China, the middle kingdom. The Orient. The place where the legality of game consoles are suspect has always been the home of internet cafes. The number of internet cafes, which served as dens to many of China's netizens, has suddenly gone down over the course of 2011-2012—by as many as 10,000.
Now, you may be saying, Eric, 10,000 anything in China is like a grain of rice in a rice cooker. China's huge, there's no doubt about that. However, according to research done by Tencent, one of China's largest internet companies and video game providers, the total number of licensed internet cafes that cater to all of China's net cafe users in 2011 was about 146,000. That number shrunk down to 136,000 or so in 2012, and according to Tencent's research, this number could dwindle even more when the 2013 numbers come out.
Posted in a nifty infographic, Tencent depicts the history of internet cafes in China and expands on possible reasons for the decline in cafes. Tencent posits that net cafes in China are dwindling due to four major factors.
- The advancement of smartphone technology: Smartphones and mobile internet are getting better, and they are able to satisfy basic users who go online to watch videos, read, blog, or shop.
- It is becoming cheaper to own your own computer and have broadband internet access in China's first and second tier cities.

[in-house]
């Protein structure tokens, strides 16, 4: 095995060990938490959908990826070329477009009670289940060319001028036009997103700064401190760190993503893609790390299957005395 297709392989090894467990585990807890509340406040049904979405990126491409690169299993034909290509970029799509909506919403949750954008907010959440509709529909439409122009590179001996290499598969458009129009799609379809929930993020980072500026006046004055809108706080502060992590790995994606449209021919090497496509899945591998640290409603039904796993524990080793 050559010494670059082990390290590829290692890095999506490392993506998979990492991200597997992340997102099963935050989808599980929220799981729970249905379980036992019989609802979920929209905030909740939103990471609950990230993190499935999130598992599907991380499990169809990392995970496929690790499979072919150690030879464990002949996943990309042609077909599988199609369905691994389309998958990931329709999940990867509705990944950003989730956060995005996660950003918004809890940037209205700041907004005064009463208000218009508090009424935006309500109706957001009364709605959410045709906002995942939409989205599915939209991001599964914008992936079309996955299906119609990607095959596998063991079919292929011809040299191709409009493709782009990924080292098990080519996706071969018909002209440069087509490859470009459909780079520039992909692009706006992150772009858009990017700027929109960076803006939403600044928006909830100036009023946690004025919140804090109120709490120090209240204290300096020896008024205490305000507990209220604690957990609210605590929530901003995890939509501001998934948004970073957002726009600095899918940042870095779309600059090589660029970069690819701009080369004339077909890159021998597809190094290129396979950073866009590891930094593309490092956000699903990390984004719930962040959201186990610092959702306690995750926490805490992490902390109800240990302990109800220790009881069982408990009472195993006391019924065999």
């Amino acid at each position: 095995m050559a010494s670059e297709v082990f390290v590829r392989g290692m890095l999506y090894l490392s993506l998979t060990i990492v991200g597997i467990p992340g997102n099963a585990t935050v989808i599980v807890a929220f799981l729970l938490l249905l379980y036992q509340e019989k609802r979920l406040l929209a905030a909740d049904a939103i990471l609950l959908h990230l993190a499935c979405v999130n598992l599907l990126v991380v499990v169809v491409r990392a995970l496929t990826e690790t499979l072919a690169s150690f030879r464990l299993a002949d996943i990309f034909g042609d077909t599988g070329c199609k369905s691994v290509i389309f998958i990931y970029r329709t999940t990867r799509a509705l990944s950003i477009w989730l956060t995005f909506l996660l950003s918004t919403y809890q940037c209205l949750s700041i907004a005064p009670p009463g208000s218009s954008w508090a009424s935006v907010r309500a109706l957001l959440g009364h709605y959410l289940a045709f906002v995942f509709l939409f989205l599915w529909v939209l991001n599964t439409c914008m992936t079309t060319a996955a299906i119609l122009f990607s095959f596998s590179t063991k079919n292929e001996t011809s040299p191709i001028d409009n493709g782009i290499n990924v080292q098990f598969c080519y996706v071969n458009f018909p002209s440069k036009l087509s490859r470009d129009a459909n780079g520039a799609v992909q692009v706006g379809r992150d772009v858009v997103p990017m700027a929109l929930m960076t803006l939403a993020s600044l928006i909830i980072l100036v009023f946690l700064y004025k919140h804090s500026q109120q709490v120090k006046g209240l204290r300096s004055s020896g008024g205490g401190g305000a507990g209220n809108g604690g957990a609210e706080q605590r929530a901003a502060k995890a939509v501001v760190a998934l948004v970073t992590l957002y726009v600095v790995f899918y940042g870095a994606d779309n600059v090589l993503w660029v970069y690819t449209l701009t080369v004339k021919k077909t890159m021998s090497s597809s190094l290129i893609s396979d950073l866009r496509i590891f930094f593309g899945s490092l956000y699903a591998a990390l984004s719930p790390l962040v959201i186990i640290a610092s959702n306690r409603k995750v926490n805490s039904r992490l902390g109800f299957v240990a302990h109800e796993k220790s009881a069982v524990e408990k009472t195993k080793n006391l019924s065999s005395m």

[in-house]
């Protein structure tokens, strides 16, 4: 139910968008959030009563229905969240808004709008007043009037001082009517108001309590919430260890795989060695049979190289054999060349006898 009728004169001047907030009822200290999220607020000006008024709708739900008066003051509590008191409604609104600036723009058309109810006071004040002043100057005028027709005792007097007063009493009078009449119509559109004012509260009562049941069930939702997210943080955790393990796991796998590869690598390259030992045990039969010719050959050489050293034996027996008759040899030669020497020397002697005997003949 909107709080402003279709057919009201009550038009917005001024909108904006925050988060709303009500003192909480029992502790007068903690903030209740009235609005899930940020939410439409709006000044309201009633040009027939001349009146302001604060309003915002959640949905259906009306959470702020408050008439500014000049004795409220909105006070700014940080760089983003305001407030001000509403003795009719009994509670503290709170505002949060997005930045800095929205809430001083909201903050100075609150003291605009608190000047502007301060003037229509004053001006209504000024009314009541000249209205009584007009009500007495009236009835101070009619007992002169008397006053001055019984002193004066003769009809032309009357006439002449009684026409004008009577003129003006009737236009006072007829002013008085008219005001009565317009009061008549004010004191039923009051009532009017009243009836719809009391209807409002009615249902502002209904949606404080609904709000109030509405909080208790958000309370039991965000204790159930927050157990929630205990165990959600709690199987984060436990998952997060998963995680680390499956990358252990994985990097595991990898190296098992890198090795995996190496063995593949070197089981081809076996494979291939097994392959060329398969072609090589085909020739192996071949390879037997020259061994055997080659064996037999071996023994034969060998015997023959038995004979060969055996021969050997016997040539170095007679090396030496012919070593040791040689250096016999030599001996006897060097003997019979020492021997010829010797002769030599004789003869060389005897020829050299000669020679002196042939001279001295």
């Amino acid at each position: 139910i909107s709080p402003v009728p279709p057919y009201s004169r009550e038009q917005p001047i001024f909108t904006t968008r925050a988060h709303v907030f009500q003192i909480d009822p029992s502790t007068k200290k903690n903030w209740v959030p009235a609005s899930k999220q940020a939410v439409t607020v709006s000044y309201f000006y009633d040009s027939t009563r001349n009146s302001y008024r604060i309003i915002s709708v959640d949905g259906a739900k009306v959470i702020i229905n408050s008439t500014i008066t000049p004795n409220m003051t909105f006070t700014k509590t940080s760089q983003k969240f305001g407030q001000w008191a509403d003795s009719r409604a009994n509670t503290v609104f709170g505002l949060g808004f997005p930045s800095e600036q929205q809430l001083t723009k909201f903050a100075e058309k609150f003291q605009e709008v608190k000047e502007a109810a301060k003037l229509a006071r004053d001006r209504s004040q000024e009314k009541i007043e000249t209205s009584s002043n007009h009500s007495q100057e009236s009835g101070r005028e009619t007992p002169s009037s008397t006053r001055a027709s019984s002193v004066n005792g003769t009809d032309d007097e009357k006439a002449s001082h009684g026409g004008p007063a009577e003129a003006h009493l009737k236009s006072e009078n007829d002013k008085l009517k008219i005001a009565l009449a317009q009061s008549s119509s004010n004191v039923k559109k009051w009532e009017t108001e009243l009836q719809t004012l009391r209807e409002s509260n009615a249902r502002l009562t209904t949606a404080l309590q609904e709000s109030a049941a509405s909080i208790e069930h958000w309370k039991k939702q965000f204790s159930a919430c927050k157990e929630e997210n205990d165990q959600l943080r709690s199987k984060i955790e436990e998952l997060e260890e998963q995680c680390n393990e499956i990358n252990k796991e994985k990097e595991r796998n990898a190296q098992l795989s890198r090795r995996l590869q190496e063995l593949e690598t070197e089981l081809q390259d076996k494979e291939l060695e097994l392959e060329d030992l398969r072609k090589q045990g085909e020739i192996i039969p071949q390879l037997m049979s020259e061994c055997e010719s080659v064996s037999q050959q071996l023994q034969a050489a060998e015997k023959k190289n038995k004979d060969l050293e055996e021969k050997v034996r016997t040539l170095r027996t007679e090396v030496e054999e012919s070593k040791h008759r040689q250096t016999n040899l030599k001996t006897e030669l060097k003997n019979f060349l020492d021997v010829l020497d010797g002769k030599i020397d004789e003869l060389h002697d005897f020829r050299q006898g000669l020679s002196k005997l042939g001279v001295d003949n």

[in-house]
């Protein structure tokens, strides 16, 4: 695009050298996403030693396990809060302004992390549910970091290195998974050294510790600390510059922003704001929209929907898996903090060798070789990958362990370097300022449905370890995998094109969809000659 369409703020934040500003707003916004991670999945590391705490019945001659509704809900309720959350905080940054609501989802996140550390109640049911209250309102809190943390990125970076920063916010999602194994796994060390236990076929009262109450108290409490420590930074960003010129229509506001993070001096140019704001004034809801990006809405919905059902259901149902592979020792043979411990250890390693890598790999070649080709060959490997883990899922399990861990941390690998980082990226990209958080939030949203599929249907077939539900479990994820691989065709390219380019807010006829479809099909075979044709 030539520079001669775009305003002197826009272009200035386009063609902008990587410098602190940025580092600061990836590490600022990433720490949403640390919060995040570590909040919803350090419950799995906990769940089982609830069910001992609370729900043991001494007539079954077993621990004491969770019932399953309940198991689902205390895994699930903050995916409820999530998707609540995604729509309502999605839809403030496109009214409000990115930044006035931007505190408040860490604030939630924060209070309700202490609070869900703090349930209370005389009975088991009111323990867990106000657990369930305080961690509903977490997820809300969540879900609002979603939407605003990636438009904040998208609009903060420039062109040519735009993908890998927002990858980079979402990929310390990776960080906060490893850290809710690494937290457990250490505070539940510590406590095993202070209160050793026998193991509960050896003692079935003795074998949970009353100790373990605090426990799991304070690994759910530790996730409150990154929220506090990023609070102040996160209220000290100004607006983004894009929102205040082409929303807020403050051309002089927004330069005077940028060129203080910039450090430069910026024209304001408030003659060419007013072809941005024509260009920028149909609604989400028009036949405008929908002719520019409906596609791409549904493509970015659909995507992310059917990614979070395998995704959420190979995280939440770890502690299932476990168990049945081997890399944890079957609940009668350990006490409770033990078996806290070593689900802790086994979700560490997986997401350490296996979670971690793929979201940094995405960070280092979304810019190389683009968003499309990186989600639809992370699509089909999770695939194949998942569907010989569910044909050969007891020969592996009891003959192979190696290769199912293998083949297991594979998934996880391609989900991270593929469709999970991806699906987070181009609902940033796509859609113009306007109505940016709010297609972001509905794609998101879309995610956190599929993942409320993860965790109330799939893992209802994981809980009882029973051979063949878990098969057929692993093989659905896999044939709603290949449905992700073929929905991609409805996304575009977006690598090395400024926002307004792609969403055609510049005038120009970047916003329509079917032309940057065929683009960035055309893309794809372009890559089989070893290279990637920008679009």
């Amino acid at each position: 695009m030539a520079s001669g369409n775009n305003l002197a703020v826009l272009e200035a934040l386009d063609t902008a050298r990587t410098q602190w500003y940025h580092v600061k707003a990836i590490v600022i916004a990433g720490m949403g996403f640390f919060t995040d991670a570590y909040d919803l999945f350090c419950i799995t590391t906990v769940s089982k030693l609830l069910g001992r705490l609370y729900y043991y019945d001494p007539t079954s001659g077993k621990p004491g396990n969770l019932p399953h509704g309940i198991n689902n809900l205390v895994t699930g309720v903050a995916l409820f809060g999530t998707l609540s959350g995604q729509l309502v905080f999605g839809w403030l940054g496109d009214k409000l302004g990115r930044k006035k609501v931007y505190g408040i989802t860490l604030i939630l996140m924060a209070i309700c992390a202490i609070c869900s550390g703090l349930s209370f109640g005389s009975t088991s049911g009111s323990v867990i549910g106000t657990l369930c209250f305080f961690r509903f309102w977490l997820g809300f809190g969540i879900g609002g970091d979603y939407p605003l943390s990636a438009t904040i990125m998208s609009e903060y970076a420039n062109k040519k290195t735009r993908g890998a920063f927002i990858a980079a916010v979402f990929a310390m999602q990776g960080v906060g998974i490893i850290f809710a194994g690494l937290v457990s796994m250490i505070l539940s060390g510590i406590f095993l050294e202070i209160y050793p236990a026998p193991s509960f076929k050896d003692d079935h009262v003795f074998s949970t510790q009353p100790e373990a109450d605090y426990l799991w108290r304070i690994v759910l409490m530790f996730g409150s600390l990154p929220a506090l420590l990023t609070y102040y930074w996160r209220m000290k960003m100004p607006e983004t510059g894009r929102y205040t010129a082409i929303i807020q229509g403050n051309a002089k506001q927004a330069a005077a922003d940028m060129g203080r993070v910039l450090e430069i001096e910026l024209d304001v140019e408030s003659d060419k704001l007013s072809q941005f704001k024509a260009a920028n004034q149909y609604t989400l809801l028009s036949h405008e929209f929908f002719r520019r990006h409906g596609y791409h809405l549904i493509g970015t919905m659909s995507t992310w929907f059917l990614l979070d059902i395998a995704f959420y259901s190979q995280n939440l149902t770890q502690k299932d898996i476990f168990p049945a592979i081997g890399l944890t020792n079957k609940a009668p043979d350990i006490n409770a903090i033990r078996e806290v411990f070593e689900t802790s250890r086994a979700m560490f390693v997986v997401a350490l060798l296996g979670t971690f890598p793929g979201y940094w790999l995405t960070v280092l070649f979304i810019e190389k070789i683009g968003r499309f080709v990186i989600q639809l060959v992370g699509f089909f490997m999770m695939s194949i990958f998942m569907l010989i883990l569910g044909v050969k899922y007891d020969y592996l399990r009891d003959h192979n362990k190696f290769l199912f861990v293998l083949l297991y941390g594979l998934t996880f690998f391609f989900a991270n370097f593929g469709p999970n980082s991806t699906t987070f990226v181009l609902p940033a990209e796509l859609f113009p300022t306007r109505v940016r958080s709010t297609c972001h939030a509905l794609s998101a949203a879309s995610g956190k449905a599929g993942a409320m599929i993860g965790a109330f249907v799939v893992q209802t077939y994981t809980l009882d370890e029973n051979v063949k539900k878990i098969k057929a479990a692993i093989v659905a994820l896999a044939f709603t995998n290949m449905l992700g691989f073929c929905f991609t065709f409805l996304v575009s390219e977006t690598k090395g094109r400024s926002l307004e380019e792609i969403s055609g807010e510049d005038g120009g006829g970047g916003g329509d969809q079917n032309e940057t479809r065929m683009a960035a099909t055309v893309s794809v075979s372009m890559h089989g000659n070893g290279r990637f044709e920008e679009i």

- Safety issues at internet cafes have deterred some users.
- The overhead in running an internet cafe has grown substantially: Rent is becoming pricier, and the price for a good employee has also gone up.
On top of the decline in physical net cafes, Tencent also reports that there is a drastic drop in net cafe users, which would obviously mean a decline in the cafes themselves.
Despite the decline in users and cafes, I believe net cafes will see a surge in the coming years as infrastructure grows in China's third and fourth tier cities. Tencent also agrees, citing that there's a growth of net cafes in the third and fourth tier cities because there is a still a need for them. Personally, I'm pro internet cafe, especially since most Chinese online games are PC-only and I own a Mac...
Kotaku East is your slice of Asian internet culture, bringing you the latest talking points from Japan, Korea, China and beyond. Tune in every morning from 4am to 8am.